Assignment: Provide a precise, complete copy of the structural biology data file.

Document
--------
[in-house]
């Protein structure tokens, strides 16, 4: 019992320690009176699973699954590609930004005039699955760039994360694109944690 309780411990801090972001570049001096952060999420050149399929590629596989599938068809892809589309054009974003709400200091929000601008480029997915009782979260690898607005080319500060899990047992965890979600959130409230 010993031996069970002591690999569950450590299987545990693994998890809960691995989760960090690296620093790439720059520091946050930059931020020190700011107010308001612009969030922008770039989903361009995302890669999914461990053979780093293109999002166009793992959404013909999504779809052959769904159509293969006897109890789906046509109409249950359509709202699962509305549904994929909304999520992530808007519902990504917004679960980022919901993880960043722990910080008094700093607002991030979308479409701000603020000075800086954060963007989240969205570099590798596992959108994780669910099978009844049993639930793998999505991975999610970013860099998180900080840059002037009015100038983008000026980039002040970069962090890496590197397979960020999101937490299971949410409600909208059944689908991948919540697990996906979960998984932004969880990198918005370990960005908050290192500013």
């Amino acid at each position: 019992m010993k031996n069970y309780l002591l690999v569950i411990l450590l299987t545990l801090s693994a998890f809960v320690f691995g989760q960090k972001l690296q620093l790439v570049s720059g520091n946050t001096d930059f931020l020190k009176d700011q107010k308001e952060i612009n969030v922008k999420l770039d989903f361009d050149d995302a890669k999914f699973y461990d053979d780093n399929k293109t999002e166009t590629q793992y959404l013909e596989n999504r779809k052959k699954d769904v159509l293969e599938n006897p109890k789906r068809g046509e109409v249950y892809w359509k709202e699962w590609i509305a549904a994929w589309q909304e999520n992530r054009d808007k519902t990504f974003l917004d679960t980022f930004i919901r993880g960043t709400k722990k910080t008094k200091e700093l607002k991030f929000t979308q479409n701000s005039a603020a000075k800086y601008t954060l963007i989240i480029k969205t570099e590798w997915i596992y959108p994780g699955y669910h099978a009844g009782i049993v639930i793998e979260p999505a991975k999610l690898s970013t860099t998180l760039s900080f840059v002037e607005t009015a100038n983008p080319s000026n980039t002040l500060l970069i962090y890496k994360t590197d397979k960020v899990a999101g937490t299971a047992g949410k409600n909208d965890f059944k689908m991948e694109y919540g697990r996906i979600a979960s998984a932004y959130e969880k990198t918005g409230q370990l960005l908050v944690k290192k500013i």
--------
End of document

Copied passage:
[in-house]
């Protein structure tokens, strides 16, 4: 019992320690009176699973699954590609930004005039699955760039994360694109944690 309780411990801090972001570049001096952060999420050149399929590629596989599938068809892809589309054009974003709400200091929000601008480029997915009782979260690898607005080319500060899990047992965890979600959130409230 010993031996069970002591690999569950450590299987545990693994998890809960691995989760960090690296620093790439720059520091946050930059931020020190700011107010308001612009969030922008770039989903361009995302890669999914461990053979780093293109999002166009793992959404013909999504779809052959769904159509293969006897109890789906046509109409249950359509709202699962509305549904994929909304999520992530808007519902990504917004679960980022919901993880960043722990910080008094700093607002991030979308479409701000603020000075800086954060963007989240969205570099590798596992959108994780669910099978009844049993639930793998999505991975999610970013860099998180900080840059002037009015100038983008000026980039002040970069962090890496590197397979960020999101937490299971949410409600909208059944689908991948919540697990996906979960998984932004969880990198918005370990960005908050290192500013």
């Amino acid at each position: 019992m010993k031996n069970y309780l002591l690999v569950i411990l450590l299987t545990l801090s693994a998890f809960v320690f691995g989760q960090k972001l690296q620093l790439v570049s720059g520091n946050t001096d930059f931020l020190k009176d700011q107010k308001e952060i612009n969030v922008k999420l770039d989903f361009d050149d995302a890669k999914f699973y461990d053979d780093n399929k293109t999002e166009t590629q793992y959404l013909e596989n999504r779809k052959k699954d769904v159509l293969e599938n006897p109890k789906r068809g046509e109409v249950y892809w359509k709202e699962w590609i509305a549904a994929w589309q909304e999520n992530r054009d808007k519902t990504f974003l917004d679960t980022f930004i919901r993880g960043t709400k722990k910080t008094k200091e700093l607002k991030f929000t979308q479409n701000s005039a603020a000075k800086y601008t954060l963007i989240i480029k969205t570099e590798w997915i596992y959108p994780g699955y669910h099978a009844g009782i049993v639930i793998e979260p999505a991975k999610l690898s970013t860099t998180l760039s900080f840059v002037e607005t009015a100038n983008p080319s000026n980039t002040l500060l970069i962090y890496k994360t590197d397979k960020v899990a999101g937490t299971a047992g949410k409600n909208d965890f059944k689908m991948e694109y919540g697990r996906i979600a979960s998984a932004y959130e969880k990198t918005g409230q370990l960005l908050v944690k290192k500013i």